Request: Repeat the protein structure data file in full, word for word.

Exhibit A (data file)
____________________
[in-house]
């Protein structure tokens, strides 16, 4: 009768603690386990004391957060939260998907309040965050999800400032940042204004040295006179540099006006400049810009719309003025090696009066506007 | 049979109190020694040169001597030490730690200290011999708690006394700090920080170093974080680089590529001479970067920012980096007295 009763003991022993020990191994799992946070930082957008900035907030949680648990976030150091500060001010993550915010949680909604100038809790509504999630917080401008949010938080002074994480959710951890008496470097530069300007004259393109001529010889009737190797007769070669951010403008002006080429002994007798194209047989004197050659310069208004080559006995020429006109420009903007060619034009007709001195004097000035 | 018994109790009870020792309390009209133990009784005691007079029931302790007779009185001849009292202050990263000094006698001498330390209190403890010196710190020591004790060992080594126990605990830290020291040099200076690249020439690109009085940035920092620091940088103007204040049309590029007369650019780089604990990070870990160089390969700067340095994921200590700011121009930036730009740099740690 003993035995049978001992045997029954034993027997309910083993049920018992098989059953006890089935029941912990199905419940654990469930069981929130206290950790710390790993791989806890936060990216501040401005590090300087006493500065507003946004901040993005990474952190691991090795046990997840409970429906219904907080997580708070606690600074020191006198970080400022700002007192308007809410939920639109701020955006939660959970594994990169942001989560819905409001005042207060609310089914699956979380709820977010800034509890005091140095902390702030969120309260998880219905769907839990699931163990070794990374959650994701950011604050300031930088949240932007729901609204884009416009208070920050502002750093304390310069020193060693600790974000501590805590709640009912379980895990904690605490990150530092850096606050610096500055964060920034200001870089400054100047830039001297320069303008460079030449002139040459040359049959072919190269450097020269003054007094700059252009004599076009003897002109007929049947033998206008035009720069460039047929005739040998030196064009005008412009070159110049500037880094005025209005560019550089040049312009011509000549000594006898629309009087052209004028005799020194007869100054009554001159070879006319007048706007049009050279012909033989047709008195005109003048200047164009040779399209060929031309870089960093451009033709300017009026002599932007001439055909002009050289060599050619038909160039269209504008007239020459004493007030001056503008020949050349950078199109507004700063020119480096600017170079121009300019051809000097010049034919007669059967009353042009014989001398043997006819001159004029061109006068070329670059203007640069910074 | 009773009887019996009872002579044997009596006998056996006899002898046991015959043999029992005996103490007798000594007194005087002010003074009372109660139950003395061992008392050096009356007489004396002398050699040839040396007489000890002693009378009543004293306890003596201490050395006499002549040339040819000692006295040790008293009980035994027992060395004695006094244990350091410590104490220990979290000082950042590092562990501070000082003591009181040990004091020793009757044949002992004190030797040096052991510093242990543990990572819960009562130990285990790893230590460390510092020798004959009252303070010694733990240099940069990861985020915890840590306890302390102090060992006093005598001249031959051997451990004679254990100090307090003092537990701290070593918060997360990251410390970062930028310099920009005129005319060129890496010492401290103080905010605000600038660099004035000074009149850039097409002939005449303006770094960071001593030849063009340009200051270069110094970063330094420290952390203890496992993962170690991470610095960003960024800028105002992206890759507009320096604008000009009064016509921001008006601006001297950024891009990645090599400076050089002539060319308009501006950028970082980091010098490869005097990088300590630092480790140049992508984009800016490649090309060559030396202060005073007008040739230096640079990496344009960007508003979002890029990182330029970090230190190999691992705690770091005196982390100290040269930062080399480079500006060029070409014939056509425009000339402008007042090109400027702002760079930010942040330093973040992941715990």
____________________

[in-house]
């Protein structure tokens, strides 16, 4: 009768603690386990004391957060939260998907309040965050999800400032940042204004040295006179540099006006400049810009719309003025090696009066506007 | 049979109190020694040169001597030490730690200290011999708690006394700090920080170093974080680089590529001479970067920012980096007295 009763003991022993020990191994799992946070930082957008900035907030949680648990976030150091500060001010993550915010949680909604100038809790509504999630917080401008949010938080002074994480959710951890008496470097530069300007004259393109001529010889009737190797007769070669951010403008002006080429002994007798194209047989004197050659310069208004080559006995020429006109420009903007060619034009007709001195004097000035 | 018994109790009870020792309390009209133990009784005691007079029931302790007779009185001849009292202050990263000094006698001498330390209190403890010196710190020591004790060992080594126990605990830290020291040099200076690249020439690109009085940035920092620091940088103007204040049309590029007369650019780089604990990070870990160089390969700067340095994921200590700011121009930036730009740099740690 003993035995049978001992045997029954034993027997309910083993049920018992098989059953006890089935029941912990199905419940654990469930069981929130206290950790710390790993791989806890936060990216501040401005590090300087006493500065507003946004901040993005990474952190691991090795046990997840409970429906219904907080997580708070606690600074020191006198970080400022700002007192308007809410939920639109701020955006939660959970594994990169942001989560819905409001005042207060609310089914699956979380709820977010800034509890005091140095902390702030969120309260998880219905769907839990699931163990070794990374959650994701950011604050300031930088949240932007729901609204884009416009208070920050502002750093304390310069020193060693600790974000501590805590709640009912379980895990904690605490990150530092850096606050610096500055964060920034200001870089400054100047830039001297320069303008460079030449002139040459040359049959072919190269450097020269003054007094700059252009004599076009003897002109007929049947033998206008035009720069460039047929005739040998030196064009005008412009070159110049500037880094005025209005560019550089040049312009011509000549000594006898629309009087052209004028005799020194007869100054009554001159070879006319007048706007049009050279012909033989047709008195005109003048200047164009040779399209060929031309870089960093451009033709300017009026002599932007001439055909002009050289060599050619038909160039269209504008007239020459004493007030001056503008020949050349950078199109507004700063020119480096600017170079121009300019051809000097010049034919007669059967009353042009014989001398043997006819001159004029061109006068070329670059203007640069910074 | 009773009887019996009872002579044997009596006998056996006899002898046991015959043999029992005996103490007798000594007194005087002010003074009372109660139950003395061992008392050096009356007489004396002398050699040839040396007489000890002693009378009543004293306890003596201490050395006499002549040339040819000692006295040790008293009980035994027992060395004695006094244990350091410590104490220990979290000082950042590092562990501070000082003591009181040990004091020793009757044949002992004190030797040096052991510093242990543990990572819960009562130990285990790893230590460390510092020798004959009252303070010694733990240099940069990861985020915890840590306890302390102090060992006093005598001249031959051997451990004679254990100090307090003092537990701290070593918060997360990251410390970062930028310099920009005129005319060129890496010492401290103080905010605000600038660099004035000074009149850039097409002939005449303006770094960071001593030849063009340009200051270069110094970063330094420290952390203890496992993962170690991470610095960003960024800028105002992206890759507009320096604008000009009064016509921001008006601006001297950024891009990645090599400076050089002539060319308009501006950028970082980091010098490869005097990088300590630092480790140049992508984009800016490649090309060559030396202060005073007008040739230096640079990496344009960007508003979002890029990182330029970090230190190999691992705690770091005196982390100290040269930062080399480079500006060029070409014939056509425009000339402008007042090109400027702002760079930010942040330093973040992941715990």